Strata living is desirable for a number of reasons, including the unique lifestyle opportunities and the chance to live in a connected community. With the implementation of these amendments, life as a lot owner is set to become even easier, with clearer guidelines about what is expected of an owners corporation, its individual lot owners, lessees, and guests, as well as the introduction of more efficient processes.
Let’s take a look at 8 of the key points you need to know.
1. New 5 Tiered System
Owners corporations will now fall under one of five categories, based on their size. This means that regulatory requirements are varied across different owners corporations, depending on the number of occupiable lots.
The tiers are structured as follows:
Large owners corporations need to meet more rigid requirements with respect to their annual financial statements, such as having them audited. Smaller owners corporations may be required to carry out a review of their financial statements and/or choose if they wish to do so.
2. Common Seal
An existing owners corporation will need to decide by an ordinary resolution whether to continue use of its common seal when executing documents, or if it is no longer necessary and can be destroyed. This means that once agreed by resolution of the owners corporation, documents such as contracts can be executed by two authorised lot owners signing on behalf of the owners corporation.
3. Maintenance Plan
Implementation of the new tiered system means that owners corporations who fall under tier one or tier two must prepare and approve a maintenance plan and its fund. Tier one owners corporations will have 12 months from the 1st of December 2021 before they are required to comply, and tier two will have 24 months.
4. Removal of goods
As a result of the new amendments, owners corporations have also been empowered to remove or dispose of goods that have been discarded on common property. If it is known who abandoned the goods, the owners corporation may send a notice of intention to that person, detailing the removal and plan for disposal of the items.
5. Committees and Managers
Previously, an owners corporation was only expected to elect a committee if it had thirteen or more lots. As a result of the amendments, this number has now been reduced to 10.
The number elected to a committee should now be no more than seven members. Although, if additional members are needed, the owners corporation can increase the number to 12 by ordinary resolution.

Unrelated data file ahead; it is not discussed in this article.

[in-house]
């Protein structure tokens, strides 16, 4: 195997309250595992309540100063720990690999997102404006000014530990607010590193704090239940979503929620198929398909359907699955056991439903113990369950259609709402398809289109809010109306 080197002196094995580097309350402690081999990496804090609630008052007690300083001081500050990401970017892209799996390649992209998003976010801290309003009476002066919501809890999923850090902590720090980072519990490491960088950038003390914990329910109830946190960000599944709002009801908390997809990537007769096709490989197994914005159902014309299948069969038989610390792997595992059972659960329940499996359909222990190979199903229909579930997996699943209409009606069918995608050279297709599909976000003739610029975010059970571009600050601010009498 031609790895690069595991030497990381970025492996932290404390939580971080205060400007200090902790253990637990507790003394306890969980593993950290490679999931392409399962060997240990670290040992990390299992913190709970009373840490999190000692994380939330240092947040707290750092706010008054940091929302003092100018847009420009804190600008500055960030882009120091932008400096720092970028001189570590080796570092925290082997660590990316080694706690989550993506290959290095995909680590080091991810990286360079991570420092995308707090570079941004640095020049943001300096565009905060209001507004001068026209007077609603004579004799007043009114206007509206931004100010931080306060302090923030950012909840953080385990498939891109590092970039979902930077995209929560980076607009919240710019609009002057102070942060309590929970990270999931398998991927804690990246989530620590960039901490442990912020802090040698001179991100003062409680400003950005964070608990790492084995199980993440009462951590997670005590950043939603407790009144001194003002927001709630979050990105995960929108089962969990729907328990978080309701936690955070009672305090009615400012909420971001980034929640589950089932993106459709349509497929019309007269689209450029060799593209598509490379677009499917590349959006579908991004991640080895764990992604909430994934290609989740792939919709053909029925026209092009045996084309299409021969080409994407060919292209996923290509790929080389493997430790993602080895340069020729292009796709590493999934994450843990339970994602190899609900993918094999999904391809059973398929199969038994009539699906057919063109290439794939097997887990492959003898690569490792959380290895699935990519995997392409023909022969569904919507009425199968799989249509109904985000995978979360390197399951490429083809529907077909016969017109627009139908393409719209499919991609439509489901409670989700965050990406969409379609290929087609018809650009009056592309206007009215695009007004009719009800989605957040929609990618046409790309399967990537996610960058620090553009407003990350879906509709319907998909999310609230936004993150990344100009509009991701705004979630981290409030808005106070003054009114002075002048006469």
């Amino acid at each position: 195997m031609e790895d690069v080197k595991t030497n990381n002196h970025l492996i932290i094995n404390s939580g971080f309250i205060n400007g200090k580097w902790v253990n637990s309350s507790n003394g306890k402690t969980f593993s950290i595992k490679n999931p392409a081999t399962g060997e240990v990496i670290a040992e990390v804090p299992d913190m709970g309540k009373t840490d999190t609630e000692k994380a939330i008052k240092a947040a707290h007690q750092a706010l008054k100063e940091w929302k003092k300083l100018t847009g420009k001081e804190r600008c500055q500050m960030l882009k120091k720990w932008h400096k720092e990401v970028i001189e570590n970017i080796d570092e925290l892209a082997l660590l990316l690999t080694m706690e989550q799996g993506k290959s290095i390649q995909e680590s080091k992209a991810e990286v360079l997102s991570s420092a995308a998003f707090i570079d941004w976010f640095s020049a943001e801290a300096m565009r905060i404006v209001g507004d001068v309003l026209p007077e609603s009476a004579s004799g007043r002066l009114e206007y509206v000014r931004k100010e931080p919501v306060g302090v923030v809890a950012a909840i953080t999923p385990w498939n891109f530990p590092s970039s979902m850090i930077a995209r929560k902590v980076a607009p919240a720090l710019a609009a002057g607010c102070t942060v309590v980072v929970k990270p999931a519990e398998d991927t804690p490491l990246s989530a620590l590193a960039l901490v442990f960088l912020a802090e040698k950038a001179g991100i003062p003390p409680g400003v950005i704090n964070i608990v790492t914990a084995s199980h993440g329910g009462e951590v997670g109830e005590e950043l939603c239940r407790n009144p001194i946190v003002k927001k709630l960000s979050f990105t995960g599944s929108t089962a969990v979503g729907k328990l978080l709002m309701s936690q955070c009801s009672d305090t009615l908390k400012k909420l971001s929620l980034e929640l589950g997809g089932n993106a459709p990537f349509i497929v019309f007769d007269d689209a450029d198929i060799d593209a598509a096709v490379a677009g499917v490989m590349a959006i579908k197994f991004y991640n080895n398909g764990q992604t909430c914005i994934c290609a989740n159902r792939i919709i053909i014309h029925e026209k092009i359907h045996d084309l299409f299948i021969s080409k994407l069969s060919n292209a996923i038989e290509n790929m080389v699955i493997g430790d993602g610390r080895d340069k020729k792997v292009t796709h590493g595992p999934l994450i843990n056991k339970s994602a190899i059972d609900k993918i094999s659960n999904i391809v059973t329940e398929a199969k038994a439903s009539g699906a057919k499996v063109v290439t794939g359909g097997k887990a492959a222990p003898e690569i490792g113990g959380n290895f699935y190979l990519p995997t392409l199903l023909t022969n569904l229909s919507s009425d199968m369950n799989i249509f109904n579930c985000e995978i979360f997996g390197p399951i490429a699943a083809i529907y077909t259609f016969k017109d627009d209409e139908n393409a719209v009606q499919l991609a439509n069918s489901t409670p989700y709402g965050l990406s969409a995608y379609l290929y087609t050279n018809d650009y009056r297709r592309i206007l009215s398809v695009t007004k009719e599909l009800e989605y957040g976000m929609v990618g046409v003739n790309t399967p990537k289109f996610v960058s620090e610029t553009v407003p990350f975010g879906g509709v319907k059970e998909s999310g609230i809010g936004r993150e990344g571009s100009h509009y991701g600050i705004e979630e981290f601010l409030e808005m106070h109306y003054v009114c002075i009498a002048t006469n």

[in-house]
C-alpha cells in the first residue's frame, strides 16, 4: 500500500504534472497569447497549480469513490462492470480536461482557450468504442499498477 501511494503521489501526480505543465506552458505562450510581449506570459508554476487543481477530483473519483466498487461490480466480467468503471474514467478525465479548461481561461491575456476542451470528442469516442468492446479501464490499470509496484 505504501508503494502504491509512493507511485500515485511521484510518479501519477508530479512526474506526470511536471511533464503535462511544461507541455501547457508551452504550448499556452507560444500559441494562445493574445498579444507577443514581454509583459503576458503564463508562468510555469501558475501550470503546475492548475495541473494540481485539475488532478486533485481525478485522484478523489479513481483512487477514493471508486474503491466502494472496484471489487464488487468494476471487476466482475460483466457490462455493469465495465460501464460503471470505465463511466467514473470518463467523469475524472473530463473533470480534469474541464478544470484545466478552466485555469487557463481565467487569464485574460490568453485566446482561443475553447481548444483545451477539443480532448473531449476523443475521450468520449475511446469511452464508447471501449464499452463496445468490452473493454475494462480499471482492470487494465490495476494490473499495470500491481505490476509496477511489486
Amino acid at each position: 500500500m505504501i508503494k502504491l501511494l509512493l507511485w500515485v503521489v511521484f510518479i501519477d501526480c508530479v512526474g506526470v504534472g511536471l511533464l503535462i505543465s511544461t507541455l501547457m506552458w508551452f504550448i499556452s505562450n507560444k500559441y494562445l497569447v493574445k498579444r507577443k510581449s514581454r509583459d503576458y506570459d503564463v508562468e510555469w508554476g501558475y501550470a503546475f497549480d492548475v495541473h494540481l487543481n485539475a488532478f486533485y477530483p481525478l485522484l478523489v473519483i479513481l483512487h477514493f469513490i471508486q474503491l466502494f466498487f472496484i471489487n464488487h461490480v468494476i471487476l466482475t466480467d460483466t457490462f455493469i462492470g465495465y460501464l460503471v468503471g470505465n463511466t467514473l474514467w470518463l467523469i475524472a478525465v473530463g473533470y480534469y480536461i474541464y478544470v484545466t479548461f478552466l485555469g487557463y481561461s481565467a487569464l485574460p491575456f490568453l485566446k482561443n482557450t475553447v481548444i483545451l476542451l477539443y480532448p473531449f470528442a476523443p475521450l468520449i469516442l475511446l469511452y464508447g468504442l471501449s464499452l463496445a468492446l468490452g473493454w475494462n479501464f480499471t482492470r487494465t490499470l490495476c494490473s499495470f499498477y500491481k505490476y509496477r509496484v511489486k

Tier one owners corporations must also have a manager appointed, unless otherwise decided by a special resolution. As specified in the amendments, a manager must:
6. Interim Resolutions
In most situations, a manager will be allowed to pass an interim resolution if there are no lot owners or proxies present at the meeting to make decisions.
This amendment helps the manager ensure that the owners corporation can continue to operate. It is particularly important where the issue being addressed is time sensitive, such as placing insurance where the existing policy is about to expire. A manager will not be able to pass an interim resolution if it will impact their appointment.
For owners corporations whose members fail to attend meetings, this will make it easier for important decisions to be implemented in a timely manner.
7. Insurance and Levies
Owners corporations will have greater authority to levy fees to specific lot owners. This can be applied if the owners corporation has incurred additional expenses that are directly attributable to a specific lot owner’s use of their lot, and the lot’s existing lot liability (apportionment of cost) would not sufficiently take account of these additional costs.
An owners corporation may ask a lot owner to pay:
It’s important to note that occupiers of lots are considered responsible for their guests’ behaviour, and consequently, they may both be liable for any breach of the owners corporations’ rules.
8. VCAT and the Magistrates’ Court
As a result of the amendments, there are instances when an owners corporations is no longer required to pass a special resolution to commence legal proceedings. With the new legislation, owners corporations will now be able to commence legal proceedings with VCAT or the Magistrates’ Court for claims up to $100,000, by way of an ordinary resolution.
Being a lot owner in an owners corporation is a unique situation. Whilst there is always room for improvement, these amendments will provide greater protection and transparency for lot owners collectively, and continue to improve strata living.
We have been in the Strata Living industry since 1995 and have an expert team of Ace Body Corporate Managers here to help. Get in contact with your local manager today.